“The first school had children with special needs of all kind; they were all put together in the same classroom. Whether they were hearing impaired, visually impaired, if they had a learning disability, emotionally disturbed, they were always together. That was a challenge, especially for my first year of teaching ever,” Barnitz said.

“At the second school, the kids had some type of behavioral problems, which ended up having them removed from the schools. That was a challenge in trying to reach those kids who could not focus on their work and keep the behaviors under control enough to learn,” Barnitz said.

“At North Penn, it was more of the learning support kids, so it was the kids who, again, struggled learning to read and learning to do basic math skills,” Barnitz added.

She taught all grade levels from elementary school students to middle school students and to high school students. 

When she began teaching in general, she was very nervous to be in charge of a class full of all these students.

“I just couldn’t believe at just 22 or 23 years old, I was actually in charge of this whole class of students. I remember that I had an assistant in the room and at that point in my life, they were always older than I was because I was right out of school, and I found myself turning to those assistants saying, ‘so what do I do now’ and they were like ‘you’re the teacher.’ It was kind of comical in a way that I felt that I was just not the one that should be in charge and it was something that was beyond me until I built some confidence and I knew what I was doing and I saw success in the students,” Barnitz said.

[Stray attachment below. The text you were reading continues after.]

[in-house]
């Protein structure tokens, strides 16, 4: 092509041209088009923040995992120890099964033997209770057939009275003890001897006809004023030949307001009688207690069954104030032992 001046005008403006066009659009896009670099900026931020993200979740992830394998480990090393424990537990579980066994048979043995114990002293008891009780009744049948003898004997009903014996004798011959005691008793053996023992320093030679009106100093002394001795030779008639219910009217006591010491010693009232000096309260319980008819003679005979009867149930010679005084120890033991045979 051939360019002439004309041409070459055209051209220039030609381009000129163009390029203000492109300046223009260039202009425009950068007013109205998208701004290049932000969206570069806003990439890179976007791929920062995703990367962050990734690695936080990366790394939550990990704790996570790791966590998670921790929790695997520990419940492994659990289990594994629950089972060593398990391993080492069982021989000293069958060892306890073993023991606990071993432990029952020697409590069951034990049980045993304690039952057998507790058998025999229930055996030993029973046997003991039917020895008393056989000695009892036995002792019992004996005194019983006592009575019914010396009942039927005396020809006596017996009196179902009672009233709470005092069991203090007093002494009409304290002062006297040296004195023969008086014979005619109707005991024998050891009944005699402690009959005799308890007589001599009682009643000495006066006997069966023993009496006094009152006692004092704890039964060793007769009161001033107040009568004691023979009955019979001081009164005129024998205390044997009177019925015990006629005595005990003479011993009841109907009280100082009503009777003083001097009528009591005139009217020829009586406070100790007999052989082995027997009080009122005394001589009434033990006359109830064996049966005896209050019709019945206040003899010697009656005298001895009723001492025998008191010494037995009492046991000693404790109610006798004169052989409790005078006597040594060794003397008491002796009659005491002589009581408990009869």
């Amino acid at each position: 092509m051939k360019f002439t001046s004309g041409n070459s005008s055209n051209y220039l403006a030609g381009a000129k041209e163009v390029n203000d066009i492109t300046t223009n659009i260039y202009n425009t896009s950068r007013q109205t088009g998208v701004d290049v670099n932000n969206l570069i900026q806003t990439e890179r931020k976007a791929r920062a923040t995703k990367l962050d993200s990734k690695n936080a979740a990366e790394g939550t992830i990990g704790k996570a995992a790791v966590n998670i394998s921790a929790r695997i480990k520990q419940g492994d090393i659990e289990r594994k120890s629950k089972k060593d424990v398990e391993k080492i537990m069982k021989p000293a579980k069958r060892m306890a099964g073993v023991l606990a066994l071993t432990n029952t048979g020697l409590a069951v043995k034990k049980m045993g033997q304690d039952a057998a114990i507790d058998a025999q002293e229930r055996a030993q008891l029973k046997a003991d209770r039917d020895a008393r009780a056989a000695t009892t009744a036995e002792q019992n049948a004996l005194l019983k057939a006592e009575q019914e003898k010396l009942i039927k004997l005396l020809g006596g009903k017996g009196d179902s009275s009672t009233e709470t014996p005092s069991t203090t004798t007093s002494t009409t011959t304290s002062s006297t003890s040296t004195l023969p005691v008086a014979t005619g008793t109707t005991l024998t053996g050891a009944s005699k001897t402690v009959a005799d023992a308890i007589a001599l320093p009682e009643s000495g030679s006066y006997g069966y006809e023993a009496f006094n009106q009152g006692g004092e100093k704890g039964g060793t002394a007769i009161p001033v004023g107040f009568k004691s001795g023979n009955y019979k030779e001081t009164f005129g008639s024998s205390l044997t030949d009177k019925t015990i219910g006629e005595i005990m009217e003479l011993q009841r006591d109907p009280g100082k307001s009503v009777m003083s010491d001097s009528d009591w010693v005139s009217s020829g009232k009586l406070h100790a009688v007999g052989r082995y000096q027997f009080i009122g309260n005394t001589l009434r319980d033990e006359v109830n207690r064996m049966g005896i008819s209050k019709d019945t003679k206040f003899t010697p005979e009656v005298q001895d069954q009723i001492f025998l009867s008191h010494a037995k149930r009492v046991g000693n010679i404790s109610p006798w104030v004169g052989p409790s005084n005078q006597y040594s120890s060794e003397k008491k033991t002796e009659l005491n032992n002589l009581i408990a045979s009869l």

Barnitz believes that reading is a vital skill to learn.

“I feel that reading is the foundation for most other learning. If a student knows how to read, knows how to read well, knows how to read on grade level, knows how to make complex inferences and so on, whatever it is that they’re interested in in the future, they can then read it for themselves and understand. It’s just more far reaching than, possibly, a specific content area. So, laying the groundwork for kids to be independent and successful. Citizens of the future need to know how to read well,” Barnitz said.

Personally, Barnitz loved reading for simply just the literature.

“I enjoy reading myself, I enjoy audiobooks. I feel that if I bring that passion and that enjoyment to what it is that I’m teaching, I can get enthusiastic about it, I can pass that along to the kids and even those that might be reluctant readers, they might be more likely to want to pick up a book of their own and read if I can kind of get them enthusiastic about it,” Barnitz said.